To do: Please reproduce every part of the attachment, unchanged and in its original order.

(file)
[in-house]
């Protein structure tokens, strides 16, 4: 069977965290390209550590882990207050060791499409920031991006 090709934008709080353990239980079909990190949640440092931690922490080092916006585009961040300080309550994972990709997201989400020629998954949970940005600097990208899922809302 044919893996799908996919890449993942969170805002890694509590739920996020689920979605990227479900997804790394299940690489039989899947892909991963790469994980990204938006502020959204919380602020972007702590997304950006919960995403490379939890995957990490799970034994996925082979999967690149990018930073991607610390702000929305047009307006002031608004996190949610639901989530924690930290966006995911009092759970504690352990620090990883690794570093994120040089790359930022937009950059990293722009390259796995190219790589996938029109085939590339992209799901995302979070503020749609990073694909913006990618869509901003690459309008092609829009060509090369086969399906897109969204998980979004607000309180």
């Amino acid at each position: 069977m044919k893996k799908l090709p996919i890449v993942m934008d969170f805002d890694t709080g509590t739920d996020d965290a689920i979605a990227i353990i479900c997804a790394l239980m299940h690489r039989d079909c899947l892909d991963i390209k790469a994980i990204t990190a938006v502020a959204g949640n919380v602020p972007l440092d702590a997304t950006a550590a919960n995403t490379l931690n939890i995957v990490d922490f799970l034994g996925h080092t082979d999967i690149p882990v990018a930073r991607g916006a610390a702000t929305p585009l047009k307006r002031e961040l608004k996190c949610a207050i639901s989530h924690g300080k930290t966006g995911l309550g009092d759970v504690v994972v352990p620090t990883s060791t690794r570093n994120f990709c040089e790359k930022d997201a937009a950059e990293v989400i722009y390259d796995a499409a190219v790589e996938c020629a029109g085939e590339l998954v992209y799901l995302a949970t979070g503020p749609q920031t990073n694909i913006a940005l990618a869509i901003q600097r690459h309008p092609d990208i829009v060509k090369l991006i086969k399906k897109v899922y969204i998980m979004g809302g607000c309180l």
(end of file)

[in-house]
């Protein structure tokens, strides 16, 4: 069977965290390209550590882990207050060791499409920031991006 090709934008709080353990239980079909990190949640440092931690922490080092916006585009961040300080309550994972990709997201989400020629998954949970940005600097990208899922809302 044919893996799908996919890449993942969170805002890694509590739920996020689920979605990227479900997804790394299940690489039989899947892909991963790469994980990204938006502020959204919380602020972007702590997304950006919960995403490379939890995957990490799970034994996925082979999967690149990018930073991607610390702000929305047009307006002031608004996190949610639901989530924690930290966006995911009092759970504690352990620090990883690794570093994120040089790359930022937009950059990293722009390259796995190219790589996938029109085939590339992209799901995302979070503020749609990073694909913006990618869509901003690459309008092609829009060509090369086969399906897109969204998980979004607000309180």
């Amino acid at each position: 069977m044919k893996k799908l090709p996919i890449v993942m934008d969170f805002d890694t709080g509590t739920d996020d965290a689920i979605a990227i353990i479900c997804a790394l239980m299940h690489r039989d079909c899947l892909d991963i390209k790469a994980i990204t990190a938006v502020a959204g949640n919380v602020p972007l440092d702590a997304t950006a550590a919960n995403t490379l931690n939890i995957v990490d922490f799970l034994g996925h080092t082979d999967i690149p882990v990018a930073r991607g916006a610390a702000t929305p585009l047009k307006r002031e961040l608004k996190c949610a207050i639901s989530h924690g300080k930290t966006g995911l309550g009092d759970v504690v994972v352990p620090t990883s060791t690794r570093n994120f990709c040089e790359k930022d997201a937009a950059e990293v989400i722009y390259d796995a499409a190219v790589e996938c020629a029109g085939e590339l998954v992209y799901l995302a949970t979070g503020p749609q920031t990073n694909i913006a940005l990618a869509i901003q600097r690459h309008p092609d990208i829009v060509k090369l991006i086969k399906k897109v899922y969204i998980m979004g809302g607000c309180l």